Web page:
In the same way, God is so good and holy and beautiful that we in our sin cannot bear the sight of him; nothing unholy and no impurity can survive in his presence—it burns like a moth in a flame. To come into the presence of God is, of necessity, judgment, as everything flammable burns away, and everything impure is refined and purified by fire. We cannot evade our unrighteousness when we look at God, and we can’t control him—not at all. We can’t make him do what we want, or keep him from doing what we do not want, and we cannot ensure that he will only ask us to do what we want to do and feel comfortable doing. As Mr. Beaver says of Aslan in The Lion, the Witch, and the Wardrobe, God is good, but he isn’t safe—he isn’t tame, and cannot be tamed. He is wild, unpredictable, utterly beyond us, and completely unrestricted by our sense of the possible; and while he has promised to provide all our needs, that doesn’t mean he’ll give us everything we think we need, nor does it mean he’ll let us keep those things we’re sure we can’t live without. As such, whoever commits to serve the Lord without being afraid of what they’re getting into clearly has no idea what they’re getting into.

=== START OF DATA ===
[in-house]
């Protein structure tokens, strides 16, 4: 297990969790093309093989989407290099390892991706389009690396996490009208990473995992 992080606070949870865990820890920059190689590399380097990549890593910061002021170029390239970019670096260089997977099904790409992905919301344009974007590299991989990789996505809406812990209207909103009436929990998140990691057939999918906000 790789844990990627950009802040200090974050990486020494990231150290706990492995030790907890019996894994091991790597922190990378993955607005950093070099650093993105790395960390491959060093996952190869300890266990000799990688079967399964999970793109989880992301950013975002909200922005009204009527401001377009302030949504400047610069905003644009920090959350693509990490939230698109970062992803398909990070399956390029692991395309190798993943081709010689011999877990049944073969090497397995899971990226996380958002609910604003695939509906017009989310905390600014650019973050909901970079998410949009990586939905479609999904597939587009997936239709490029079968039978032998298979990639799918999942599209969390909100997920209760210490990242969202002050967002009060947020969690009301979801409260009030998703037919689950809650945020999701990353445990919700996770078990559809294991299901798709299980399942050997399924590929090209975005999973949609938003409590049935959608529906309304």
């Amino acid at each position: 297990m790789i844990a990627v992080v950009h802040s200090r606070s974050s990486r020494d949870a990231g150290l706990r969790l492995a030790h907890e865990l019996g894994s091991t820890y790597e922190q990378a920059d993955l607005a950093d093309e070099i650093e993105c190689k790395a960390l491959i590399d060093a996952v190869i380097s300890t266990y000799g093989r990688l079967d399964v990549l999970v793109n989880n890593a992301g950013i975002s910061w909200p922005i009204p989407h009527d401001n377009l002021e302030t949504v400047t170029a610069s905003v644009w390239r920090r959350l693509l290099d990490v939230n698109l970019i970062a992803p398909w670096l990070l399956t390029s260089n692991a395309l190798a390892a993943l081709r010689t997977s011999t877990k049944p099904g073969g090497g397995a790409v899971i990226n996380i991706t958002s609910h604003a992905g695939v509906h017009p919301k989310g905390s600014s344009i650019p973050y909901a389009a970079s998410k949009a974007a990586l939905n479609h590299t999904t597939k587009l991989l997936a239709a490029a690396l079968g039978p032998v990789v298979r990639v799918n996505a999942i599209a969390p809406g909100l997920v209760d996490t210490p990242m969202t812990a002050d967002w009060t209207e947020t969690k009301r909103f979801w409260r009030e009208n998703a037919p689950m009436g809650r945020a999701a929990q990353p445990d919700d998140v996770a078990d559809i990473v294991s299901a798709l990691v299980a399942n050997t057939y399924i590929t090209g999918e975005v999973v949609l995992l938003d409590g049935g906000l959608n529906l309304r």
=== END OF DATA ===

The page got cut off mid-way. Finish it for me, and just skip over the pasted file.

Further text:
And yet, those who fear the Lord are those who, in the end, have nothing to fear. Earlier, Malachi asked, “Who can endure the day of the Lord’s coming, and who can stand when he appears?” Here, he answers that question: those who fear the Lord and serve him, whom the Lord allows to stand. For them, the sun of righteousness shall rise with healing in its wings—for in truth, the refining fire of God, our God who is a consuming fire, is his healing work in our lives; it’s painful, yes, but that pain is sin leaving the body. When at last he has fully purified us, when the light of his righteousness has fully risen upon us, we will finally be free from the blighting power of sin and death, and we will be released in his joy and his peace.